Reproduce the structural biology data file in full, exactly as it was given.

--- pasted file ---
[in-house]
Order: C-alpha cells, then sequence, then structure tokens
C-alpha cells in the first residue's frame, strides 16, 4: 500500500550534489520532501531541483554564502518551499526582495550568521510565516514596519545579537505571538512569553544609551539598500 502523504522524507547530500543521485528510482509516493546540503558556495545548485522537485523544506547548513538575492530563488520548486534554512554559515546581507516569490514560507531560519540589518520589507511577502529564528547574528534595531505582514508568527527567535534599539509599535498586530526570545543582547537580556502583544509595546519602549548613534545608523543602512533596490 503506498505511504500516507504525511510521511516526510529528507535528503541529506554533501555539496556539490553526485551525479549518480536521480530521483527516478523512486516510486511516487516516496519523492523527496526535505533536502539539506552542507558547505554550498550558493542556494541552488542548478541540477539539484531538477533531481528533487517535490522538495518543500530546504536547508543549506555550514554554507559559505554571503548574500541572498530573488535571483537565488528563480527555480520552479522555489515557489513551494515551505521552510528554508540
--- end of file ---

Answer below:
[in-house]
Order: C-alpha cells, then sequence, then structure tokens
C-alpha cells in the first residue's frame, strides 16, 4: 500500500550534489520532501531541483554564502518551499526582495550568521510565516514596519545579537505571538512569553544609551539598500 502523504522524507547530500543521485528510482509516493546540503558556495545548485522537485523544506547548513538575492530563488520548486534554512554559515546581507516569490514560507531560519540589518520589507511577502529564528547574528534595531505582514508568527527567535534599539509599535498586530526570545543582547537580556502583544509595546519602549548613534545608523543602512533596490 503506498505511504500516507504525511510521511516526510529528507535528503541529506554533501555539496556539490553526485551525479549518480536521480530521483527516478523512486516510486511516487516516496519523492523527496526535505533536502539539506552542507558547505554550498550558493542556494541552488542548478541540477539539484531538477533531481528533487517535490522538495518543500530546504536547508543549506555550514554554507559559505554571503548574500541572498530573488535571483537565488528563480527555480520552479522555489515557489513551494515551505521552510528554508540